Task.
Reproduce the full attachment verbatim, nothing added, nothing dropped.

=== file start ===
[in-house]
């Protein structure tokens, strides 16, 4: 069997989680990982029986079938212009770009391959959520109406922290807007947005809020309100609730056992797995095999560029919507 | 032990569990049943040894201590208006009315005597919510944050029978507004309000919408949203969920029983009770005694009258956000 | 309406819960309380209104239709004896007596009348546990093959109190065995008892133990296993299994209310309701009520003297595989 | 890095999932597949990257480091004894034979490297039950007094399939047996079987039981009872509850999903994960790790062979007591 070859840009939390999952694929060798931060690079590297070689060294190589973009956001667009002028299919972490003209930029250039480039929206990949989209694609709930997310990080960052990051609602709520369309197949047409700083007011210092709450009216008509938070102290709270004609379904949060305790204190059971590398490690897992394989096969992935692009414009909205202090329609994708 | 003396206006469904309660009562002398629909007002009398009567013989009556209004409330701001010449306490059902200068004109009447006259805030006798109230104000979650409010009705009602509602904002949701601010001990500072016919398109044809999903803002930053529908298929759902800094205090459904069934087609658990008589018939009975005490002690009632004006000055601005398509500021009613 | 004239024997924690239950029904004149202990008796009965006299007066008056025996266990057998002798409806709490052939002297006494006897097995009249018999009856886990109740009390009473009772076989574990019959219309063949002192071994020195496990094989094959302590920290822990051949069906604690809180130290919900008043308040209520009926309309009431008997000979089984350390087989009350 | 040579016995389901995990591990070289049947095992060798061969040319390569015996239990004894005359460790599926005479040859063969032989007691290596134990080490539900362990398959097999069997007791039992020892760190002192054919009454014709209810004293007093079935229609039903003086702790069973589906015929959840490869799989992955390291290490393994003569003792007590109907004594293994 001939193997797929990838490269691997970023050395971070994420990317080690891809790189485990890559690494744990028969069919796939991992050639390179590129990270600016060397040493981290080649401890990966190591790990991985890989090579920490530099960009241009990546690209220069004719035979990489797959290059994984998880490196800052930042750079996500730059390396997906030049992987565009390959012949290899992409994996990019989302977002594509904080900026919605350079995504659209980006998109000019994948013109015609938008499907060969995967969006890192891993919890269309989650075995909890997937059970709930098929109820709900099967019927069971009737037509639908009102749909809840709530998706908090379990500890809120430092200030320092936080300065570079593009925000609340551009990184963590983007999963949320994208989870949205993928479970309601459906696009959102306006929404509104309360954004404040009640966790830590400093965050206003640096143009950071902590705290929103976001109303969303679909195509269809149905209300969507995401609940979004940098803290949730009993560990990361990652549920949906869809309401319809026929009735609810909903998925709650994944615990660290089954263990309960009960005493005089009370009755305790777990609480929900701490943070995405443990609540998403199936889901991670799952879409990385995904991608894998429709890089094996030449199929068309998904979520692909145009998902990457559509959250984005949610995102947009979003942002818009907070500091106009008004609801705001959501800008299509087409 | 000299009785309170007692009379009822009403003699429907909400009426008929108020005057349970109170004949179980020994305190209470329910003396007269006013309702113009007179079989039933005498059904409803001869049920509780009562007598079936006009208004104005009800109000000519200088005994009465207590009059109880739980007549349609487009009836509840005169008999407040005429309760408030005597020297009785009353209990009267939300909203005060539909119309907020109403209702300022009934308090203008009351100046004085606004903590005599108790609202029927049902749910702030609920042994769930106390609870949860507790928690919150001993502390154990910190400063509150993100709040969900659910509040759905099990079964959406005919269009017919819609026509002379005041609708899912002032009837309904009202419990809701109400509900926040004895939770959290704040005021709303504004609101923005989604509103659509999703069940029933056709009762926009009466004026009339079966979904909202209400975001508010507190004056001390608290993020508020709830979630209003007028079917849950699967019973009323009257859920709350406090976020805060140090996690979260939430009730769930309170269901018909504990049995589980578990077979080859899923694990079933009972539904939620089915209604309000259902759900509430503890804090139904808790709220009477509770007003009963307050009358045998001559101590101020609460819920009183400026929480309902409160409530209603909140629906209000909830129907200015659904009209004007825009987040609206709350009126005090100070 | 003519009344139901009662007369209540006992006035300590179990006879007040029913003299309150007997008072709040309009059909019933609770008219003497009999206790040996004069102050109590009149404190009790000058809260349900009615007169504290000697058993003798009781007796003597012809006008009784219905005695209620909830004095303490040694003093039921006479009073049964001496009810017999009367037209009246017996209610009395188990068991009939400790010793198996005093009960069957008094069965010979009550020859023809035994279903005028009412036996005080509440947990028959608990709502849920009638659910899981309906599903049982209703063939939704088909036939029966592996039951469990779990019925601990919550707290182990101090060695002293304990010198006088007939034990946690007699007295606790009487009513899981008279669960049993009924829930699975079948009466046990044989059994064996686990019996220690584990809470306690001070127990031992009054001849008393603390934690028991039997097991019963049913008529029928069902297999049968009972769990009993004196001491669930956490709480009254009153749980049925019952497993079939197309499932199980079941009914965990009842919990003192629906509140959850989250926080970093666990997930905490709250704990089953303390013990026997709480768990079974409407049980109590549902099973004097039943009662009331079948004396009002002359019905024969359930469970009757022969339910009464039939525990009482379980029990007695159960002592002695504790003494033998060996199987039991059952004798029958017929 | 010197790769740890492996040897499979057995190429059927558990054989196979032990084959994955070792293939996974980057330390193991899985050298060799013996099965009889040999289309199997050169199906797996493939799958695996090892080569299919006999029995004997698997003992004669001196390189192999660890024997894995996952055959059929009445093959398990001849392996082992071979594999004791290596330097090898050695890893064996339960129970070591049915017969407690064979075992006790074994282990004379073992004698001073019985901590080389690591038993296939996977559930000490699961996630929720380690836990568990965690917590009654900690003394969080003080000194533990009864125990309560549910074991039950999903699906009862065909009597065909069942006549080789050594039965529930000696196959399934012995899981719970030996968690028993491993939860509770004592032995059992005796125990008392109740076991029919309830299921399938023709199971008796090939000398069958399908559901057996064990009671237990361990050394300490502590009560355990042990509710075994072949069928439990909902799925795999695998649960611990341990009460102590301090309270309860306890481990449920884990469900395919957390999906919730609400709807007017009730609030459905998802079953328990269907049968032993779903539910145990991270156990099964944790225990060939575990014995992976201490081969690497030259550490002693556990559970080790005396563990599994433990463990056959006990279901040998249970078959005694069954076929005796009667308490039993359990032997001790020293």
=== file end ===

[in-house]
């Protein structure tokens, strides 16, 4: 069997989680990982029986079938212009770009391959959520109406922290807007947005809020309100609730056992797995095999560029919507 | 032990569990049943040894201590208006009315005597919510944050029978507004309000919408949203969920029983009770005694009258956000 | 309406819960309380209104239709004896007596009348546990093959109190065995008892133990296993299994209310309701009520003297595989 | 890095999932597949990257480091004894034979490297039950007094399939047996079987039981009872509850999903994960790790062979007591 070859840009939390999952694929060798931060690079590297070689060294190589973009956001667009002028299919972490003209930029250039480039929206990949989209694609709930997310990080960052990051609602709520369309197949047409700083007011210092709450009216008509938070102290709270004609379904949060305790204190059971590398490690897992394989096969992935692009414009909205202090329609994708 | 003396206006469904309660009562002398629909007002009398009567013989009556209004409330701001010449306490059902200068004109009447006259805030006798109230104000979650409010009705009602509602904002949701601010001990500072016919398109044809999903803002930053529908298929759902800094205090459904069934087609658990008589018939009975005490002690009632004006000055601005398509500021009613 | 004239024997924690239950029904004149202990008796009965006299007066008056025996266990057998002798409806709490052939002297006494006897097995009249018999009856886990109740009390009473009772076989574990019959219309063949002192071994020195496990094989094959302590920290822990051949069906604690809180130290919900008043308040209520009926309309009431008997000979089984350390087989009350 | 040579016995389901995990591990070289049947095992060798061969040319390569015996239990004894005359460790599926005479040859063969032989007691290596134990080490539900362990398959097999069997007791039992020892760190002192054919009454014709209810004293007093079935229609039903003086702790069973589906015929959840490869799989992955390291290490393994003569003792007590109907004594293994 001939193997797929990838490269691997970023050395971070994420990317080690891809790189485990890559690494744990028969069919796939991992050639390179590129990270600016060397040493981290080649401890990966190591790990991985890989090579920490530099960009241009990546690209220069004719035979990489797959290059994984998880490196800052930042750079996500730059390396997906030049992987565009390959012949290899992409994996990019989302977002594509904080900026919605350079995504659209980006998109000019994948013109015609938008499907060969995967969006890192891993919890269309989650075995909890997937059970709930098929109820709900099967019927069971009737037509639908009102749909809840709530998706908090379990500890809120430092200030320092936080300065570079593009925000609340551009990184963590983007999963949320994208989870949205993928479970309601459906696009959102306006929404509104309360954004404040009640966790830590400093965050206003640096143009950071902590705290929103976001109303969303679909195509269809149905209300969507995401609940979004940098803290949730009993560990990361990652549920949906869809309401319809026929009735609810909903998925709650994944615990660290089954263990309960009960005493005089009370009755305790777990609480929900701490943070995405443990609540998403199936889901991670799952879409990385995904991608894998429709890089094996030449199929068309998904979520692909145009998902990457559509959250984005949610995102947009979003942002818009907070500091106009008004609801705001959501800008299509087409 | 000299009785309170007692009379009822009403003699429907909400009426008929108020005057349970109170004949179980020994305190209470329910003396007269006013309702113009007179079989039933005498059904409803001869049920509780009562007598079936006009208004104005009800109000000519200088005994009465207590009059109880739980007549349609487009009836509840005169008999407040005429309760408030005597020297009785009353209990009267939300909203005060539909119309907020109403209702300022009934308090203008009351100046004085606004903590005599108790609202029927049902749910702030609920042994769930106390609870949860507790928690919150001993502390154990910190400063509150993100709040969900659910509040759905099990079964959406005919269009017919819609026509002379005041609708899912002032009837309904009202419990809701109400509900926040004895939770959290704040005021709303504004609101923005989604509103659509999703069940029933056709009762926009009466004026009339079966979904909202209400975001508010507190004056001390608290993020508020709830979630209003007028079917849950699967019973009323009257859920709350406090976020805060140090996690979260939430009730769930309170269901018909504990049995589980578990077979080859899923694990079933009972539904939620089915209604309000259902759900509430503890804090139904808790709220009477509770007003009963307050009358045998001559101590101020609460819920009183400026929480309902409160409530209603909140629906209000909830129907200015659904009209004007825009987040609206709350009126005090100070 | 003519009344139901009662007369209540006992006035300590179990006879007040029913003299309150007997008072709040309009059909019933609770008219003497009999206790040996004069102050109590009149404190009790000058809260349900009615007169504290000697058993003798009781007796003597012809006008009784219905005695209620909830004095303490040694003093039921006479009073049964001496009810017999009367037209009246017996209610009395188990068991009939400790010793198996005093009960069957008094069965010979009550020859023809035994279903005028009412036996005080509440947990028959608990709502849920009638659910899981309906599903049982209703063939939704088909036939029966592996039951469990779990019925601990919550707290182990101090060695002293304990010198006088007939034990946690007699007295606790009487009513899981008279669960049993009924829930699975079948009466046990044989059994064996686990019996220690584990809470306690001070127990031992009054001849008393603390934690028991039997097991019963049913008529029928069902297999049968009972769990009993004196001491669930956490709480009254009153749980049925019952497993079939197309499932199980079941009914965990009842919990003192629906509140959850989250926080970093666990997930905490709250704990089953303390013990026997709480768990079974409407049980109590549902099973004097039943009662009331079948004396009002002359019905024969359930469970009757022969339910009464039939525990009482379980029990007695159960002592002695504790003494033998060996199987039991059952004798029958017929 | 010197790769740890492996040897499979057995190429059927558990054989196979032990084959994955070792293939996974980057330390193991899985050298060799013996099965009889040999289309199997050169199906797996493939799958695996090892080569299919006999029995004997698997003992004669001196390189192999660890024997894995996952055959059929009445093959398990001849392996082992071979594999004791290596330097090898050695890893064996339960129970070591049915017969407690064979075992006790074994282990004379073992004698001073019985901590080389690591038993296939996977559930000490699961996630929720380690836990568990965690917590009654900690003394969080003080000194533990009864125990309560549910074991039950999903699906009862065909009597065909069942006549080789050594039965529930000696196959399934012995899981719970030996968690028993491993939860509770004592032995059992005796125990008392109740076991029919309830299921399938023709199971008796090939000398069958399908559901057996064990009671237990361990050394300490502590009560355990042990509710075994072949069928439990909902799925795999695998649960611990341990009460102590301090309270309860306890481990449920884990469900395919957390999906919730609400709807007017009730609030459905998802079953328990269907049968032993779903539910145990991270156990099964944790225990060939575990014995992976201490081969690497030259550490002693556990559970080790005396563990599994433990463990056959006990279901040998249970078959005694069954076929005796009667308490039993359990032997001790020293």